The chunk ends in 13:7 - 9 with a poem. Curiously this poem could apply to Israel before it was attacked by Babylonians, in other words pre-dating all the stuff we have looked at in Zechariah so far. The foreign attack would then be the 'striking the shepherd', and the exile the scattering of the people.
Yet we now read it understanding Jesus as the shepherd, and the disciples then fled. The Gospel writers understood it that way (see Matthew 26:31, 56). John writes up Jesus as claiming to be the good shepherd who would lay down his life (John 10:14 - 18). This is not the first time we have seen double meaning in Zechariah, with a meaning in the original context plus sight of the bigger purposes of God.
That raises an interesting question - did the original readers, with all these prophecies (plus pointers in the Psalms, in Deuteronomy and so on) ever recognise the Messiah when he actually came? Or did they miss out?
Which means we must ask ourselves do we recognise what God is doing, His bigger purposes? Many now believe the Church in the West is in transition, a multi-decade process where the way we 'do church' is adapting, led by the Spirit to fresh thinking. Here in Ely we must ask ourselves how do we fit into that - how do we organise ourselves to 'Take Kingdom Life Across the City'?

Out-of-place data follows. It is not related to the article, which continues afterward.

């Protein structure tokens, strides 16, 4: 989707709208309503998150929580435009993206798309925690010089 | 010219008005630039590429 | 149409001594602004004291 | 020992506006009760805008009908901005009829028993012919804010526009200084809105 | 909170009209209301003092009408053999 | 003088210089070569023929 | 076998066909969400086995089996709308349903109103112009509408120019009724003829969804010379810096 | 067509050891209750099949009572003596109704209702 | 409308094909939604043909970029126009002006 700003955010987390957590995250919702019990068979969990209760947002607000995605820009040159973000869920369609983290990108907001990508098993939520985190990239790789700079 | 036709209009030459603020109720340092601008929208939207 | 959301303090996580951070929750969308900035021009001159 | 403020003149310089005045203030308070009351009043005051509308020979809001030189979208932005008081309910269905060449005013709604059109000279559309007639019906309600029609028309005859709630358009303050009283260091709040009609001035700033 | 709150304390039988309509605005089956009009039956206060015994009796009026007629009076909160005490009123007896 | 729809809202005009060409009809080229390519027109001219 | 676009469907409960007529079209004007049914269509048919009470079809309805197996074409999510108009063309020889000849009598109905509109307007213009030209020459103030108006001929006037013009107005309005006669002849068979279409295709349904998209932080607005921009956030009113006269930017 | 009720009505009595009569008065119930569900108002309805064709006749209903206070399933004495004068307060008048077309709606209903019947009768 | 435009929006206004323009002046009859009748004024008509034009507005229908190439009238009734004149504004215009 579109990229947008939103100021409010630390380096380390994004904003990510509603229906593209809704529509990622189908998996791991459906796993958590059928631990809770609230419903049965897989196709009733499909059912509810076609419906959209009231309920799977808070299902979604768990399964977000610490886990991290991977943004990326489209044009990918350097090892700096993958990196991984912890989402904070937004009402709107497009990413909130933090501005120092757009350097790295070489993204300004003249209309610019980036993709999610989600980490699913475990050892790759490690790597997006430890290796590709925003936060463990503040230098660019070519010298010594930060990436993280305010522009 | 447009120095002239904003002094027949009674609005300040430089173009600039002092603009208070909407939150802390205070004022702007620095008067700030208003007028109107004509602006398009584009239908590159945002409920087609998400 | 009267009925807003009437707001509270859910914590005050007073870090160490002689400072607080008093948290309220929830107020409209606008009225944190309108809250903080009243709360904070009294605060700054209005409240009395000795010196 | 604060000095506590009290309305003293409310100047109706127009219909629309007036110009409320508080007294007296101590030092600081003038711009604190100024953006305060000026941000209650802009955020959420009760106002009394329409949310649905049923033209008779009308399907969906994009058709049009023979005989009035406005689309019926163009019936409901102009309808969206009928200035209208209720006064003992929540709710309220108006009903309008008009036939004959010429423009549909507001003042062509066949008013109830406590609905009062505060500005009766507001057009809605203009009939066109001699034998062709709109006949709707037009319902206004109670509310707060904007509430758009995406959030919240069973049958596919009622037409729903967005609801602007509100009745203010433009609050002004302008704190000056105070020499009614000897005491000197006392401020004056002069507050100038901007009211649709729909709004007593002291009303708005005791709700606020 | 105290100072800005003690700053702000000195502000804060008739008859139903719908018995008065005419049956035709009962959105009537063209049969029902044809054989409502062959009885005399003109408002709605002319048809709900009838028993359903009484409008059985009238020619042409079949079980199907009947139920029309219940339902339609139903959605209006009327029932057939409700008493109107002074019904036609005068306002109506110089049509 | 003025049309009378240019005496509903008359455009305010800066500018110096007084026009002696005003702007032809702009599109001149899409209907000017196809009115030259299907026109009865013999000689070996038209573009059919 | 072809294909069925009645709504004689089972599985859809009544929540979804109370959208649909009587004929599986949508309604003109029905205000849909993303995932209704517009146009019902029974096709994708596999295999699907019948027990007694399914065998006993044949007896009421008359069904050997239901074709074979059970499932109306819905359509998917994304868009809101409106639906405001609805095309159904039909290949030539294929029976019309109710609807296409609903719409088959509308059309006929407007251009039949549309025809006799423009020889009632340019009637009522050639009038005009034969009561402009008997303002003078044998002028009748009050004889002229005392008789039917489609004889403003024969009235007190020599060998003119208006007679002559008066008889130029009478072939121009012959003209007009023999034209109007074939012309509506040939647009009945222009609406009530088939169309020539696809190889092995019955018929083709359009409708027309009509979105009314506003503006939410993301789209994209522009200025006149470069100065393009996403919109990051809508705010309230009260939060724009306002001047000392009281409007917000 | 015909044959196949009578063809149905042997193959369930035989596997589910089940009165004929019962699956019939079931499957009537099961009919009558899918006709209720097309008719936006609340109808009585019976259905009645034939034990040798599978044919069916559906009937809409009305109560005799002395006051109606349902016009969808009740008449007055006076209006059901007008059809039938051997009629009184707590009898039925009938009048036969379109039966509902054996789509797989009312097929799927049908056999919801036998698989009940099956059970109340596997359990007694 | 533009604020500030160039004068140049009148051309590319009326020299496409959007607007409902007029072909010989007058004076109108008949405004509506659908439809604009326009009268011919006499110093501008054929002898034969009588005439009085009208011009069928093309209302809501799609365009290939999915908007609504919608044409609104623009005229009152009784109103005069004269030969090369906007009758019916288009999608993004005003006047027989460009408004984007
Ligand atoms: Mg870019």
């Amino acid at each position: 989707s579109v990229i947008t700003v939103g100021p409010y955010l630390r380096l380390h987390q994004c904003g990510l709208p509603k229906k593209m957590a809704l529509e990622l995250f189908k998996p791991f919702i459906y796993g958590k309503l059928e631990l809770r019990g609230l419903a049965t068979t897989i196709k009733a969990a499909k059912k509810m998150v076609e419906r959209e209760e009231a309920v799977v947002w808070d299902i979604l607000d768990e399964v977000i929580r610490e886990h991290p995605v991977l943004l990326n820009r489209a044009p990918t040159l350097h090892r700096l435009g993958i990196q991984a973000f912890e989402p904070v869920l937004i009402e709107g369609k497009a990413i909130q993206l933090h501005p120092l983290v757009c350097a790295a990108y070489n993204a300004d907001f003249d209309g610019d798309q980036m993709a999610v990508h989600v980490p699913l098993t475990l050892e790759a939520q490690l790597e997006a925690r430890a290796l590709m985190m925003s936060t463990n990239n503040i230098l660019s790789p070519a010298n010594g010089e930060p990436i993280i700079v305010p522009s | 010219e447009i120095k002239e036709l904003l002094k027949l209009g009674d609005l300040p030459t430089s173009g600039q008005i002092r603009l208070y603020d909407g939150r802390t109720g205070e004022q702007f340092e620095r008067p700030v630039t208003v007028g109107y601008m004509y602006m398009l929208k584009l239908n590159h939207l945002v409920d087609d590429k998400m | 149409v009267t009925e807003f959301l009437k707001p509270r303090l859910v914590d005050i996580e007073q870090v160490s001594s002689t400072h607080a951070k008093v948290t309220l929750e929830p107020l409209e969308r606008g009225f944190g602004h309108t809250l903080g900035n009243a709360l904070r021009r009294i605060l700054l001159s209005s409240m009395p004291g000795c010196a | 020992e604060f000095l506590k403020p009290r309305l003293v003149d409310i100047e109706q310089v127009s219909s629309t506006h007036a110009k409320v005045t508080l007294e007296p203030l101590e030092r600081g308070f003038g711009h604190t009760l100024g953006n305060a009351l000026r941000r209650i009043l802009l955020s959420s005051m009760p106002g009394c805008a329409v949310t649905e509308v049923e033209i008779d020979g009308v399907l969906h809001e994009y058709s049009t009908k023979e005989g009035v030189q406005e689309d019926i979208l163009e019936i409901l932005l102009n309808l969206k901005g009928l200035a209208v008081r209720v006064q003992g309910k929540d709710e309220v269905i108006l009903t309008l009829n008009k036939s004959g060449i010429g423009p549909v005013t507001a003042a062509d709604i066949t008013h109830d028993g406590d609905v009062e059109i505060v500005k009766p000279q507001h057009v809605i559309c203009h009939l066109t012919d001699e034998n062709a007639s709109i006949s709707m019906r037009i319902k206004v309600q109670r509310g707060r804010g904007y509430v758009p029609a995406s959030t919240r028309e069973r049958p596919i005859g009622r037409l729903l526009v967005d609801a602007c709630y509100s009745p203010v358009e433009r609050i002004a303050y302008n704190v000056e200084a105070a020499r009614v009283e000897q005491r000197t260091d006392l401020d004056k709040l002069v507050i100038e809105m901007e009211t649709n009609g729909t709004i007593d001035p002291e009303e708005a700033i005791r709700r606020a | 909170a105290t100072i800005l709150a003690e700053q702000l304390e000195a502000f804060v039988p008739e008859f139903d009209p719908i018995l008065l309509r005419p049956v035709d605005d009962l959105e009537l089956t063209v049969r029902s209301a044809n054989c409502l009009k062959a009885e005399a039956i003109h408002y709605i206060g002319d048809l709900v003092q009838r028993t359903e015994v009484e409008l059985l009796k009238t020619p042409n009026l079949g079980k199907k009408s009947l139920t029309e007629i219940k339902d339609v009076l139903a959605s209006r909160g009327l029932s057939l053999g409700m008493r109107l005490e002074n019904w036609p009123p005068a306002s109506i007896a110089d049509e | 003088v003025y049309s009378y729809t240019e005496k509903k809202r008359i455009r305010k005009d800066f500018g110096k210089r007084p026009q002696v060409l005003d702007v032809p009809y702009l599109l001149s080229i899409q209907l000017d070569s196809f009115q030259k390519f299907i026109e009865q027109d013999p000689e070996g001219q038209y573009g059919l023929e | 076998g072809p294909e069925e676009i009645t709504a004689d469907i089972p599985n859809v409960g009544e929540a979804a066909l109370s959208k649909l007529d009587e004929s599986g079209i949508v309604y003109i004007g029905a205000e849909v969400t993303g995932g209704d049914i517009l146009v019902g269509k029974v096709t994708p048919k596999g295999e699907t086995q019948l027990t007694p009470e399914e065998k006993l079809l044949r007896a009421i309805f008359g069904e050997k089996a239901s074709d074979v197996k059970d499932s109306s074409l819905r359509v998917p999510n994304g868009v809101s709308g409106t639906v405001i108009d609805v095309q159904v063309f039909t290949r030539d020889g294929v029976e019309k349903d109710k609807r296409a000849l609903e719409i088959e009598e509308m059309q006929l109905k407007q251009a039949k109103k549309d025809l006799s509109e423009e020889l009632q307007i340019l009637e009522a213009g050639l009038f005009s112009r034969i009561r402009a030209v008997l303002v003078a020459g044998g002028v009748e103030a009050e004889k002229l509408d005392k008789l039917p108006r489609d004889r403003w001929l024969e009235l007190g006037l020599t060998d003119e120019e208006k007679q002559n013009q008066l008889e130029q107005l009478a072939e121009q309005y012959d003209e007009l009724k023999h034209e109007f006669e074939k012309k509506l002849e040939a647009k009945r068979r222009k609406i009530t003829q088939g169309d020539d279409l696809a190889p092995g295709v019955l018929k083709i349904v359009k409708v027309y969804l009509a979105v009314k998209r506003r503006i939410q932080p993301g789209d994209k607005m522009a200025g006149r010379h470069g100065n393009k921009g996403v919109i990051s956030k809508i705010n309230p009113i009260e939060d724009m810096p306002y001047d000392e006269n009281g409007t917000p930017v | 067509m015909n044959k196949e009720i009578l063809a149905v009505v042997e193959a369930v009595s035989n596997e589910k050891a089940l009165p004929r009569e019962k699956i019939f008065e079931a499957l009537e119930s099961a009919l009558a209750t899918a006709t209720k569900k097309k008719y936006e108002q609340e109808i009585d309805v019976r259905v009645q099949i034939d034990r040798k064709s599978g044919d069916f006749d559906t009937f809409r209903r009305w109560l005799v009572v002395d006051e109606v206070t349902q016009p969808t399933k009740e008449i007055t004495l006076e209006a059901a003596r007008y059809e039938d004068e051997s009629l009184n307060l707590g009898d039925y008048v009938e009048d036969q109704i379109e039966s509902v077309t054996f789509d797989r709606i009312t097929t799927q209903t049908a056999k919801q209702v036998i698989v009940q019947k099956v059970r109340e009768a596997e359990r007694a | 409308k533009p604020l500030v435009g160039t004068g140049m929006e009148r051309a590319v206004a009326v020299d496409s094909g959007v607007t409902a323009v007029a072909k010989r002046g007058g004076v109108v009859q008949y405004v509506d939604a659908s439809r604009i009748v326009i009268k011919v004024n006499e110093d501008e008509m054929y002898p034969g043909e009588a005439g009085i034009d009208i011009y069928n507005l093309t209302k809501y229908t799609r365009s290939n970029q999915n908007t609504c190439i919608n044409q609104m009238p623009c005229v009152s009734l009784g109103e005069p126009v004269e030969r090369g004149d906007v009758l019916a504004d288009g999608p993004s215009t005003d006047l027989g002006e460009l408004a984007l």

For this we need to be seeking Jesus, and continually discerning as a whole church. Hence the key question and challenge pair:
[IN] How is God shaping us as a church?
Challenge: Pray with another for the life of the church
Verse 9 of the poem talks of refining and testing His people. We need to be open to that same process, confident that through God's initiative (discussed in part I) that He works to give us the privilege of calling on His name ... so that (as per v9) in calling on God He can answer us "they are my people" and we can respond "The Lord is Our God"